For Orono Noguchi, the 17-year-old frontwoman of the frenetic noise-pop collective Superorganism, knowing when she wanted to devote her life to making music came young. “I remember being about 3 or 4 years old, sitting in the backseat of my parent’s car heading to preschool with my mom,” she said recently via a phone interview. “It took an hour to get there and on the drive, I would watch Weezer videos, some live videos and School of Rock on repeat. I would just stare at Rivers Cuomo and Jack Black fucking rocking out on stage with their guitars — and I was like that’s what I want to do when I grow up.”
Last week Orono, along with her seven bandmates, experienced the thrill of releasing their debut album into the world via Domino Records. But since our convo came before the release date, we talked about her recent move to London, performing on Jools Holland in front of Noel Gallagher (“he actually said some nice thing about us”) and of course, music.
Orono, Emily, Harry, Tucan, Robert Strange, Ruby, B, and Soul have only been touring for a few months playing to sold out-industry packed crowds and are already receiving comparisons to MGMT, Vampire Weekend and Gorillaz.
I was curious about how Orono is balancing everything that’s going on while staying creative and energized. The answer was simple — more art; in addition to her songwriting skills, Orono is also a painter and works closely with bandmate Robert Strange creating videos and artwork for the album.
“Everyone on the band is on a very similar creative wavelength and we all hope for the same outcome,” she explained. “We have discussions about how things should look and talk about cool stuff we’re watching, or a cool GIF we found. With the abstract songs, we talk about potential ideas for the visuals. Doing all of the artwork for the band I work closely with Robert and together, we work in a way that’s kinda hard to explain.”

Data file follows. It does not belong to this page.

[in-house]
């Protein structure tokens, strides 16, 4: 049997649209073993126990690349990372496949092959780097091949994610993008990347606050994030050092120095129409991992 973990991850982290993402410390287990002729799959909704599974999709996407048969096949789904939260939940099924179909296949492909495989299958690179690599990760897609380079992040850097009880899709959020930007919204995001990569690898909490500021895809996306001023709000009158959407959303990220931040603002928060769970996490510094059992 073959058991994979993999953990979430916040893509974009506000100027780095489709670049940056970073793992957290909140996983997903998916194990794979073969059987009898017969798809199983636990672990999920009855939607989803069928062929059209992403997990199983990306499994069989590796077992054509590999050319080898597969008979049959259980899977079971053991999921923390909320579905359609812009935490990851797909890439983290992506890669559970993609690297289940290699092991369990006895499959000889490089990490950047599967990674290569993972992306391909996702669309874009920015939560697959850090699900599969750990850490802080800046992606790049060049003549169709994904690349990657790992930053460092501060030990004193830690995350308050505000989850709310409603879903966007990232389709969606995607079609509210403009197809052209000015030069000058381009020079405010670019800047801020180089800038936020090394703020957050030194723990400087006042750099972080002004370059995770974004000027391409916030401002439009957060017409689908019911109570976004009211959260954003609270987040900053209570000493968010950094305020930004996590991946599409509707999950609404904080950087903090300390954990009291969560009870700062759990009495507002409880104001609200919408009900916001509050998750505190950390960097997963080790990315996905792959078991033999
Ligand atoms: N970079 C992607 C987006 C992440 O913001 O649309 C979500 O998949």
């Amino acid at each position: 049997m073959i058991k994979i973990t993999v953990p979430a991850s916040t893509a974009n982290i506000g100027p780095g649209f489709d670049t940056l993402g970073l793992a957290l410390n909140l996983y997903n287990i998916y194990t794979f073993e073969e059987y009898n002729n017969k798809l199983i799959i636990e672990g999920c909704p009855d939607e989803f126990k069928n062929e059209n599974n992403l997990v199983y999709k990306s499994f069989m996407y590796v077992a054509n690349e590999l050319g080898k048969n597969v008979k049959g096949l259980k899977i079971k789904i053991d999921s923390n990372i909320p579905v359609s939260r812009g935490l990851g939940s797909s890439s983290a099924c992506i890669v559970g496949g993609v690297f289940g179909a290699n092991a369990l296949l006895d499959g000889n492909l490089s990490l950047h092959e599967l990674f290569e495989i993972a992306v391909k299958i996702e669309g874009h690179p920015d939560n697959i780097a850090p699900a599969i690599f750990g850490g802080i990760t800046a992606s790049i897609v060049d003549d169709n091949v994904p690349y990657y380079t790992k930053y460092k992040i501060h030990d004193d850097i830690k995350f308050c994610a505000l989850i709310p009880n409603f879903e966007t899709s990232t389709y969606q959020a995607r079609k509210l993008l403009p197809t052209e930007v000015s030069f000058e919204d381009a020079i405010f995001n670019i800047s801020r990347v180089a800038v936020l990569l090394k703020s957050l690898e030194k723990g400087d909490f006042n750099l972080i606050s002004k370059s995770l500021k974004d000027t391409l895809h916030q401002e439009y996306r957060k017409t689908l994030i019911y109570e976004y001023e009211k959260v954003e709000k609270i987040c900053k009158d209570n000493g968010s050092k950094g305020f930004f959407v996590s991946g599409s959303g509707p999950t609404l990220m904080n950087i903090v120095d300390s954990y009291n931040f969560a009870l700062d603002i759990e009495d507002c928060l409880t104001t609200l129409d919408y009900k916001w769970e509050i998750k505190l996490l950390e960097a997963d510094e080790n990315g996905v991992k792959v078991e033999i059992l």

And it works.
Robert Strange’s direction for the video of their first single, “Everybody Wants To Be Famous” playfully recreates how the band met, via Youtube’s Recommends before meeting up in Tokyo and deciding to create a record together. The video follows an unseen viewer googling “Orono Superorganism” which is hilarious since there were some early rumors about whether or not Orono was a real person. Their two videos are examples of the current cultural climate where having an “influential” social account can make you famous overnight.
This could easily make someone jaded, but it hasn’t seemed to have that effect Orono who instead seems to be relishing the whole experience. Like any musician, she is excited to have her band mentioned in Rolling Stone magazine, a publication she grew up idolizing while living in Toyko.
“In my tweens, I was really obsessed with the Disney Channel, Glee and stuff like that, and would ask my Dad to get me TigerBeat or some teen magazine… and those were my favorite things,” she remembered. “Then I moved on to like Rolling Stone when I was obsessed with indie music like Vampire Weekend and MGMT. We did the photo shoot and the interview last week. I am going to tell Domino US to send me a copy because, yeah… I need that shit.”